Amidst a sea of nepotism babies and industry plants, Isle of Wight’s Wet Leg have swum their way to the surface seemingly overnight. But what sets them apart from their conference room curated counterparts is that they don’t seem to give a damn about what you, or I, or anyone thinks of them; after all, the proof is in the pudding.
Stream: ‘Wet Leg’ – Wet Leg
I was skeptical of Wet Leg when I initially encountered them on TikTok.
A while back I watched a video by YouTube creator @graysonprojects about a pop-punk band called The Tramp Stamps, a so-called “industry plant” who were circling around For You Pages (“FYP”). The band was relentlessly bagged on for being ingenuine and for making music that was, for lack of a better phrase, kind of shit. It didn’t take a Masters in music theory to pick up on the fact that little care or honesty was put into their work, and that the three women who made up the band seemed more puppets of a label trying to capitalize on the aesthetics of punk music rather than artists driven to create out of passion and love for the genre.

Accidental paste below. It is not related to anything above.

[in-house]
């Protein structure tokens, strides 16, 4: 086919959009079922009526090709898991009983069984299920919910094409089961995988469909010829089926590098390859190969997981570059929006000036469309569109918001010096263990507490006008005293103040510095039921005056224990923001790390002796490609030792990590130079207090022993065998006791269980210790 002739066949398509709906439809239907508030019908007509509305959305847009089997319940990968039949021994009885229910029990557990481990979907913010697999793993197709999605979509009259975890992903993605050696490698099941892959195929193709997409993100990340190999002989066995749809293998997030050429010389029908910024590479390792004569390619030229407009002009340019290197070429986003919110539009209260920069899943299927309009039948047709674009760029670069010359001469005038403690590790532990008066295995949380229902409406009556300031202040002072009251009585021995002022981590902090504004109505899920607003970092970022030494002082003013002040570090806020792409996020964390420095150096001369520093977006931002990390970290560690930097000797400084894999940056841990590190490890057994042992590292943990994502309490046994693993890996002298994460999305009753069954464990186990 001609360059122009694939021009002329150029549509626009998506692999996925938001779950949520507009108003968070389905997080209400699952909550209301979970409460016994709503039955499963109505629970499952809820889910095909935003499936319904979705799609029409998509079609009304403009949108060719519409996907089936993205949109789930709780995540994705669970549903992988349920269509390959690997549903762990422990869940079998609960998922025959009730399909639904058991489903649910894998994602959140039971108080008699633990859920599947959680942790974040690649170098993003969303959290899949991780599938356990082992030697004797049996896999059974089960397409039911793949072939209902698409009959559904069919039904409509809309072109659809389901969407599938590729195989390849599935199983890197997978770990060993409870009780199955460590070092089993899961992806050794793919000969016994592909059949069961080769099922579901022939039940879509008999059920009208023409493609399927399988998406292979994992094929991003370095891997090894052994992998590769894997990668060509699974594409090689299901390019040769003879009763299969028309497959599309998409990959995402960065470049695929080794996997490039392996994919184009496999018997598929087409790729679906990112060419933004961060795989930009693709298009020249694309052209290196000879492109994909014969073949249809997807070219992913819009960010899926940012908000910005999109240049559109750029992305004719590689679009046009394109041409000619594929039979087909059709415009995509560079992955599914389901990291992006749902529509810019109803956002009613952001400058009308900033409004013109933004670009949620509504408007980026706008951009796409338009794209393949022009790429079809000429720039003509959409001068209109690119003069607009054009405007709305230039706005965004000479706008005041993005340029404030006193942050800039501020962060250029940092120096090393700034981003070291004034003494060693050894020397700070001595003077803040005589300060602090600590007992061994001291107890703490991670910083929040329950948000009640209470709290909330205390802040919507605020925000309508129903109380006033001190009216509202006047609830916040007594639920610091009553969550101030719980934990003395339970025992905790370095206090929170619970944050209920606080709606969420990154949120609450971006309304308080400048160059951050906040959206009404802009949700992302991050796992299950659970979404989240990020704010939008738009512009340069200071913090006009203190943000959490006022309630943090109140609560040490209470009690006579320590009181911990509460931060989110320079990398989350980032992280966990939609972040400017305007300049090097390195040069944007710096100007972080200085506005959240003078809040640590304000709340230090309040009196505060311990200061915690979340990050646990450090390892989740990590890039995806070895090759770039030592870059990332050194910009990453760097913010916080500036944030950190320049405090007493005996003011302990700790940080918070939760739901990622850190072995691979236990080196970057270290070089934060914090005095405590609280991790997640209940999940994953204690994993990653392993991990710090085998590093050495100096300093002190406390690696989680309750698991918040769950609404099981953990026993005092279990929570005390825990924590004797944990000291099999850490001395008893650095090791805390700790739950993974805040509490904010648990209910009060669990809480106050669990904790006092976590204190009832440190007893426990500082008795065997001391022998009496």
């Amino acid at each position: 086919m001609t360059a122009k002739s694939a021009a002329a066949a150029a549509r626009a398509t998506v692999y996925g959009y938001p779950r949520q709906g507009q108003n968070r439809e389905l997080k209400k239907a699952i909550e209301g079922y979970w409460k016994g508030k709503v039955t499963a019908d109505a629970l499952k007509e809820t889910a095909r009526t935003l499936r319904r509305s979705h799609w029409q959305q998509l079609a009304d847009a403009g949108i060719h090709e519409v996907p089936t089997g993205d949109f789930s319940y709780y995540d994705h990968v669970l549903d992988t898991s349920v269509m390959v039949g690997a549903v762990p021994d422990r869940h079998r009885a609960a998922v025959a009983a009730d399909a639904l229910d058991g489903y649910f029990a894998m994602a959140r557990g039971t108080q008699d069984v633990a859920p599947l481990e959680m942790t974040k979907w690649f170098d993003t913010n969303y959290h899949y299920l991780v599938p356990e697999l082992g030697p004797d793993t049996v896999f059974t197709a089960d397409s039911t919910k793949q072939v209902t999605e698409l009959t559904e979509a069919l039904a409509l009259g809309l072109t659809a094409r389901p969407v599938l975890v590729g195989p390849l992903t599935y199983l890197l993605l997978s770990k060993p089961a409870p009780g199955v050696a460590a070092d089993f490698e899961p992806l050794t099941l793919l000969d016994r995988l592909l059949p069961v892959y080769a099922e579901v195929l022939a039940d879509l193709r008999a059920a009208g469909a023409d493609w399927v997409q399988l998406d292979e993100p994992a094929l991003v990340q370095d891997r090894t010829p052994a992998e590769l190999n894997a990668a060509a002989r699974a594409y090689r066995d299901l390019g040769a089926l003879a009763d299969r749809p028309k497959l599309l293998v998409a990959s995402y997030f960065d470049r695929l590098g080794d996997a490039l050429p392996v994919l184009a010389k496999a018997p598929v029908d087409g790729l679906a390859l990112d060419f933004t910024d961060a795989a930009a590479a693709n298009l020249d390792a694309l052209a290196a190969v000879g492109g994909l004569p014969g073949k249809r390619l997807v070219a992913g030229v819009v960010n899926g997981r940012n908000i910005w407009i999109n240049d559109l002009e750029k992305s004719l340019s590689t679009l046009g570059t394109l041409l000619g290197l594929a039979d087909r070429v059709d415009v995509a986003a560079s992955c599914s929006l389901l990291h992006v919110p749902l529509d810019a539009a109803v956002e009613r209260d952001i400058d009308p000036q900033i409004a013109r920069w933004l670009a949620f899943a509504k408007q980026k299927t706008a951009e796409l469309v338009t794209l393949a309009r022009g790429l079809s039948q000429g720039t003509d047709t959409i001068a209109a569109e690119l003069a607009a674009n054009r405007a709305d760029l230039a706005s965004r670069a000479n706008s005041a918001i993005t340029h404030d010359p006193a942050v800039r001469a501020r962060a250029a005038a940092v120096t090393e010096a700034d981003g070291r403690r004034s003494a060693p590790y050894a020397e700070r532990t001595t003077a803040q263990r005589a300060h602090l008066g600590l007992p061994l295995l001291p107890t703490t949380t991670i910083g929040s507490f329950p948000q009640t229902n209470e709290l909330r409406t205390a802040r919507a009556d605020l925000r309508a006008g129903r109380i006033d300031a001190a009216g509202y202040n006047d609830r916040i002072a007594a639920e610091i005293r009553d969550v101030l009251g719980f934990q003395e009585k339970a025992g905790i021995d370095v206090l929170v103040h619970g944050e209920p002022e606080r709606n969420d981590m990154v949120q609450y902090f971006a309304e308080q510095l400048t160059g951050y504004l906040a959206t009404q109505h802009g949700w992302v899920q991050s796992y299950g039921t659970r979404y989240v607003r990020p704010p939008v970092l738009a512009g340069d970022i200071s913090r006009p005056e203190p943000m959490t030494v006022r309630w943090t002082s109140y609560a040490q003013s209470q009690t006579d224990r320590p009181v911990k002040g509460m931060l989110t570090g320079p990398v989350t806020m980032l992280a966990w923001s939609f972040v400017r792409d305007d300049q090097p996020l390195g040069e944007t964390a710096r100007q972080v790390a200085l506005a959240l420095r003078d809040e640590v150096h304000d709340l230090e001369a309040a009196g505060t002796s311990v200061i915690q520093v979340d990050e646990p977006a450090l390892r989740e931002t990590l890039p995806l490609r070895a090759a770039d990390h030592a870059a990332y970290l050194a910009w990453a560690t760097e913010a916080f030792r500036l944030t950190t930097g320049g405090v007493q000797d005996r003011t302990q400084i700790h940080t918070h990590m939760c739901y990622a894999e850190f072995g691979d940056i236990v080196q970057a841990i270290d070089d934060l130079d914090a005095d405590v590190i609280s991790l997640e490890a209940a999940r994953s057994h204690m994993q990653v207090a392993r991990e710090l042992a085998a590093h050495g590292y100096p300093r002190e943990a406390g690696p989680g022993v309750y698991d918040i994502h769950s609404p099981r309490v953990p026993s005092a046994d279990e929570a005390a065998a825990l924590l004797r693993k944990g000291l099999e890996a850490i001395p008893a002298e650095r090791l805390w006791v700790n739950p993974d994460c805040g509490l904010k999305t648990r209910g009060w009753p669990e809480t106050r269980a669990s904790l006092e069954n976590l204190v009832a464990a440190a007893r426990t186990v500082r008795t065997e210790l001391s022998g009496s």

Grayson says in her video, “They promoted themselves as a punk band and marketed themselves to the alt community which is naturally good at finding posers or people that aren’t genuine. Secondly, they promoted themselves on the most ruthless social media app, the app where if people don’t like you, they will dig up anything they can on you and basically put you on blast and rip you to shreds just for their own and other people’s entertainment.”